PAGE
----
Book Review – OnlineBookClub.org
Inborn Error is a skillfully designed medical thriller building up on the old nature-versus-nurture debate. Bruce R. Gilbert uses his lifelong experience in urology and reproductive medicine to write a novel full of challenging topics, excellent twists and turns and an explosive climax.
In 1995, Dr. Barry Gifford is attacked in the parking lot of the Medical Faculty Practice Building. Before collapsing into unconsciousness, he overhears a man and a woman saying they were after Bob Ludlow’s chart and research files. To understand what has just happened, we have to travel back in time to the moment of Bob’s birth.
In 1955, Robert Ludlow becomes a father of triplets. He is the chairman of a highly profitable company and a respected member of the community. On the night of the delivery, a business meeting prevents him from reaching Bayside Hospital in Stamford, Connecticut. Unfortunately, his wife dies during childbirth because of internal bleeding. He soon learns that two of his babies were born with a genetic anomaly. Such a thing is unconceivable for Mr. Ludlow who simply cannot tolerate imperfection. He decides to give up his two babies to Bayside Children’s Home. To appease his conscience, he appoints Orin Barrow, the sleek director of the orphanage, as the trustee of the children’s generous funds.
Unaware of each other’s existence, the three Ludlow children grow up in different circumstances. The gripping storyline follows them through the ups and downs in their life’s journey. The author does an amazing job in making all three of them credible and complex characters. Bob Ludlow benefits from the advantages of a privileged world. He has many servants to care for him, but no father around. Dexter Brunswick passes through very difficult times at the orphanage where his anomaly brings him the label of “devil’s child”. Perhaps the luckiest is Kevin O’Brien who is adopted by a caring nurse and enjoys the affectionate love of a wonderful family. When they meet again, they will be dragged into a deadly game of revenge and survival.
Bruce R. Gilbert poignantly tackles stringent issues affecting the doctor-patient relationship. His intention is to raise people’s awareness with respect to the danger posed by a paternalistic type of medicine. Bob and Debra Ludlow suffer from an extreme dearth of information about their medical problems and are forced to endure humiliating and painful tests with little or no explanation. The author also sounds the alarm when it comes to genetic experiments. He wants to send the message that no breakthrough in science or dreamlike material profit could justify a lack of respect for human life or any form of illegal testing.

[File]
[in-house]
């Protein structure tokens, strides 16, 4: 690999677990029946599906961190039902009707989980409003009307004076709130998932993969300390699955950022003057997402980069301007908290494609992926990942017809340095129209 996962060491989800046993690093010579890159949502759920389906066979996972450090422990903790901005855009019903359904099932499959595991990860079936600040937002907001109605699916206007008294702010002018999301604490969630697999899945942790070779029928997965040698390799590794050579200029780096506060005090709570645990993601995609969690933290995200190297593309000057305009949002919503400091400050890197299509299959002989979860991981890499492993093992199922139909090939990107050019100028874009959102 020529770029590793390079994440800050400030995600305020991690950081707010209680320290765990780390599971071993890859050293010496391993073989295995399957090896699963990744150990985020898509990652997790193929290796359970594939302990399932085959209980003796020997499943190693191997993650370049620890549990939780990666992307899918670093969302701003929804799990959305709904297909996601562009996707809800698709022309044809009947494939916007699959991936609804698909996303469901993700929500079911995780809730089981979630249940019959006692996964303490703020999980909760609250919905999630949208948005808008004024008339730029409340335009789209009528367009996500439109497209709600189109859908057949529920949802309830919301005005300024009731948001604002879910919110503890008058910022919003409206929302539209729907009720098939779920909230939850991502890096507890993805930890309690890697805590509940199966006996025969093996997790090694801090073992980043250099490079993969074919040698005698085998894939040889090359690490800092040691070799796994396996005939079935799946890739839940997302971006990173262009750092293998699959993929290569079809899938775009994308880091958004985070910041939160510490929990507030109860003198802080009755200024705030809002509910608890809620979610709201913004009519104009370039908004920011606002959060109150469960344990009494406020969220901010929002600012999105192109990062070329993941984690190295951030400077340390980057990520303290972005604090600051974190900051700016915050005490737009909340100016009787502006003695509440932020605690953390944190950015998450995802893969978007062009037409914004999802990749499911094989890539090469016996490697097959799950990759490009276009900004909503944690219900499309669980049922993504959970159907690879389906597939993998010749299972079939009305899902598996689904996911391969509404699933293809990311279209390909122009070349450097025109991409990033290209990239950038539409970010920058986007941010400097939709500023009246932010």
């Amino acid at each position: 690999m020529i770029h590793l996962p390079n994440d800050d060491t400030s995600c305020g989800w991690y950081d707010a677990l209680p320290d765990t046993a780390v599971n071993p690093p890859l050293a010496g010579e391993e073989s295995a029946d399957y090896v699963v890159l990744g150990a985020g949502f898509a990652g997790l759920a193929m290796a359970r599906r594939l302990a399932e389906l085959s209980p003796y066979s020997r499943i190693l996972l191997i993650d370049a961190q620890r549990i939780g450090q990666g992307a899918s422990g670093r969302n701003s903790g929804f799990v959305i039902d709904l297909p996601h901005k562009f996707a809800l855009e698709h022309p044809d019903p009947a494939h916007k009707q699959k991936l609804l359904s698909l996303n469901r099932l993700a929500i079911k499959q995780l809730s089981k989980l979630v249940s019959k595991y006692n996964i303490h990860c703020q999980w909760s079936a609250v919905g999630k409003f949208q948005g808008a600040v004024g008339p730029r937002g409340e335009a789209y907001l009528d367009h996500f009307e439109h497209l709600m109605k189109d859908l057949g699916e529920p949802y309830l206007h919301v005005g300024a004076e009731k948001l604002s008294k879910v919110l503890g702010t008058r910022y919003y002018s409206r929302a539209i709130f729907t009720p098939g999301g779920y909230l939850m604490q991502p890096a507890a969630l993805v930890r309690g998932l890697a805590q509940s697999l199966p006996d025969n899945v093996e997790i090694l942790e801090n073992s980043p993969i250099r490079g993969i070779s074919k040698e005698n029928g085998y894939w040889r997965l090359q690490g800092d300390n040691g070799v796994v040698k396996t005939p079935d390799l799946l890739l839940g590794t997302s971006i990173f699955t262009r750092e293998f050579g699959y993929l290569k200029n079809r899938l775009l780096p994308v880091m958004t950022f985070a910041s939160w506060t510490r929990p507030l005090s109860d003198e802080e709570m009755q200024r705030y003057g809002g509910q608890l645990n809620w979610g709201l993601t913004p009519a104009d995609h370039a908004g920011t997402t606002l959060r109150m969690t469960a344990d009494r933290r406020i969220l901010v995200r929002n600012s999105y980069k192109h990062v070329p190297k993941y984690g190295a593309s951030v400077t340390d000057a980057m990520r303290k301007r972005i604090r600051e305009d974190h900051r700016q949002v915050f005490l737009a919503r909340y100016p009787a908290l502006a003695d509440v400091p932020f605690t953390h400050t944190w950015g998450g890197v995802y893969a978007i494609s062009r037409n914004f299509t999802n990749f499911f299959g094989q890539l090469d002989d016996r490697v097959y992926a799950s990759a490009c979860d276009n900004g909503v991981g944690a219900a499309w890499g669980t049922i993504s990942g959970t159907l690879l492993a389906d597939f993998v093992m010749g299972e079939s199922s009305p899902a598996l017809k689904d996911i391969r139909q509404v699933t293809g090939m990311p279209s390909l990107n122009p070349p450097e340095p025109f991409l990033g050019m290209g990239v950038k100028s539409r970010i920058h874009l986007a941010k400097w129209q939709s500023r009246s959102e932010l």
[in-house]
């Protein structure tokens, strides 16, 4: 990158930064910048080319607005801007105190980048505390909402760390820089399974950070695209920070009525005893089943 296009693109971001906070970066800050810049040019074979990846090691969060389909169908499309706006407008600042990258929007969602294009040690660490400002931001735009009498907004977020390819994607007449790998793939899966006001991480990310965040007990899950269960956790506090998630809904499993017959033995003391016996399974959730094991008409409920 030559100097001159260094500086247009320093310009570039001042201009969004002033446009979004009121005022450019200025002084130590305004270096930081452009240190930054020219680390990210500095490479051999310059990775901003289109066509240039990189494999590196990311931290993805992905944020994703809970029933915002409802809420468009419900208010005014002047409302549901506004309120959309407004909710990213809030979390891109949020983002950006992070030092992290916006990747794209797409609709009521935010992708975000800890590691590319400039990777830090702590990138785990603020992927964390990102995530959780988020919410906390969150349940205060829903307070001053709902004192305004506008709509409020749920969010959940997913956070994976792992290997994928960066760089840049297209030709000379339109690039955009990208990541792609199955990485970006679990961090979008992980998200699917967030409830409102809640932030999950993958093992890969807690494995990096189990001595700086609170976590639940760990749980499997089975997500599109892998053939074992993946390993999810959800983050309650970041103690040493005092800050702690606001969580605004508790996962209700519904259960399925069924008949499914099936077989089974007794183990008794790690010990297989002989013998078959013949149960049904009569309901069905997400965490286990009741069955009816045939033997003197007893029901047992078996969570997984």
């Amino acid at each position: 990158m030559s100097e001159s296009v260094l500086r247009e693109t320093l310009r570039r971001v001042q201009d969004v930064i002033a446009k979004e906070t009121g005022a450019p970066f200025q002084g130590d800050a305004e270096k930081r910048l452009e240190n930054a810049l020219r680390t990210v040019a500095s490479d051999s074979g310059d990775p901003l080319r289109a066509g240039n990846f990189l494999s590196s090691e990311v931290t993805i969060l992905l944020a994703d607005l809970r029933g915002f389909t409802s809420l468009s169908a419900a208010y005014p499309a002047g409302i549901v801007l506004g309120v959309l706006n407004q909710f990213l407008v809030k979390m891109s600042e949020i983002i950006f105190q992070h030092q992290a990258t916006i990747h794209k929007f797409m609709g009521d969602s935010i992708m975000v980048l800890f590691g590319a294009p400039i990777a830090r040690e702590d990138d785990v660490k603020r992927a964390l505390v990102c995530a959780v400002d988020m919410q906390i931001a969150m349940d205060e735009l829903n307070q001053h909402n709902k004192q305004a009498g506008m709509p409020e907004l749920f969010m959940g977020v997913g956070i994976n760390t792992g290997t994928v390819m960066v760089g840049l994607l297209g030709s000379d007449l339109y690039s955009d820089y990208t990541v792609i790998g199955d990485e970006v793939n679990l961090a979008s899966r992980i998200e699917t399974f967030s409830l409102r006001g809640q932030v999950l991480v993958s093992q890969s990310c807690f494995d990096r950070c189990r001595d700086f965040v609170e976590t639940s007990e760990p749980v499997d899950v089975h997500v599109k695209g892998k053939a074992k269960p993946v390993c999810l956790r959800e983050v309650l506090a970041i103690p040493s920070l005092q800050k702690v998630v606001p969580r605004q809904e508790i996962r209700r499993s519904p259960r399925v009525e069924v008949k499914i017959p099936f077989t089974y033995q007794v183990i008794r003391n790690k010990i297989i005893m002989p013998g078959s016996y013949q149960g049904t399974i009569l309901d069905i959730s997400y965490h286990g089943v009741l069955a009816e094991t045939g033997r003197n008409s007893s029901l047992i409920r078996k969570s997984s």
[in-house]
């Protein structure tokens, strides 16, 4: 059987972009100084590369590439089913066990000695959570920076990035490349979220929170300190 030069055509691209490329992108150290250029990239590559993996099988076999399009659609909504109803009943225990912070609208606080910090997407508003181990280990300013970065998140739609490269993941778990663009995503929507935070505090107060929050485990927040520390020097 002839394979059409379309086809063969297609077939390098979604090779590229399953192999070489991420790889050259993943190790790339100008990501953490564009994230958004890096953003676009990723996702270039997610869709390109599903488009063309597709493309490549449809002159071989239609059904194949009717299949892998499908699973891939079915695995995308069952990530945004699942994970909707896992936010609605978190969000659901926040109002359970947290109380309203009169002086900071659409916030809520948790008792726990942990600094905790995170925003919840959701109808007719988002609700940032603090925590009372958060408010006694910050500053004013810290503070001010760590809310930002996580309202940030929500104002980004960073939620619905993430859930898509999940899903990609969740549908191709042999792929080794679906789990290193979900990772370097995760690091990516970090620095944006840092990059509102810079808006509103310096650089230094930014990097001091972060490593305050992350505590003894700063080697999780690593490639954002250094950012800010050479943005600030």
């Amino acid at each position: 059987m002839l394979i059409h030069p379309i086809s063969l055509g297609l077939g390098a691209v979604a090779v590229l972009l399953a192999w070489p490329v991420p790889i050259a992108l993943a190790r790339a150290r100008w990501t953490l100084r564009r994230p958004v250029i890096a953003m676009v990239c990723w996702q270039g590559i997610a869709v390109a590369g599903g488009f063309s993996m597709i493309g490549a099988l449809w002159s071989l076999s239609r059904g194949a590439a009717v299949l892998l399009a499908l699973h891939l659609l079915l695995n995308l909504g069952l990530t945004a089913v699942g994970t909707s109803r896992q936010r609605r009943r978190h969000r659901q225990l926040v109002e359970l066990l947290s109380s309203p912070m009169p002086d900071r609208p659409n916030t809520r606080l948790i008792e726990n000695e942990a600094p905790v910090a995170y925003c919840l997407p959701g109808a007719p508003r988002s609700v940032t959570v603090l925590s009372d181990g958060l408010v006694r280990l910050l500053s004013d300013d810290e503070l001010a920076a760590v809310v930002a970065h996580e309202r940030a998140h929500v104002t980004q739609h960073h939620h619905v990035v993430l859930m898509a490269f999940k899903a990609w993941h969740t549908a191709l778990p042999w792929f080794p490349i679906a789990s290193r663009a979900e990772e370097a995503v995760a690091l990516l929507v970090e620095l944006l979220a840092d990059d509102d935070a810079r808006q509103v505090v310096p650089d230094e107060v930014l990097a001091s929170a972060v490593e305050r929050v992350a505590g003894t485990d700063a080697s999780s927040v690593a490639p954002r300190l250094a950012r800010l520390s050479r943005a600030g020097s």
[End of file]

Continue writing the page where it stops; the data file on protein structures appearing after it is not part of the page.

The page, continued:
Nowhere in the novel did I find the medical terminology too dry or boring. On the contrary, I have learnt many things I had no idea about before. For example, Robert Ludlow’s obsessive behavior of having everything fit in with his standards of perfection is called atelophobia in psychology. If his disease had been diagnosed and treated in time, he could have accepted his children. Likewise, I have learnt that the “runt syndrome” is a deficiency in love and caring which results in stunting of growth and development. Social psychologists study the “cohort effects” or the environmental factors differently affecting the development of unique personalities in polyzygotic siblings who grow up apart from each other. Such information is naturally introduced here and there in the text for us to grasp the meaning of the characters’ actions. In this way, we could easily understand Dexter’s complete lack of empathy for others and narcissistic personality.
The simple, incisive writing style is doubled by a perfect choice of narrative strategy. There is an interesting blending of first and third person perspectives. At times, the use of flashbacks and third-person narrative provides us with more information than that of the first-person narrator. Whenever Barry Gifford assumes the role of storyteller, the plot gains in suspense and mystery. The novel is a genuine page-turner which keeps us tuned in up to the unpredictable ending. Due to its exciting plot and professional editing, I am giving Bruce R. Gilbert’s Inborn Error a rating of 4 out of 4 stars. I am recommending it to all those interested in reading a medical psychological thriller based on thought-provoking ideas, deeply buried family secrets, scientific discoveries, wickedly planned conspiracies and cold-blooded murder.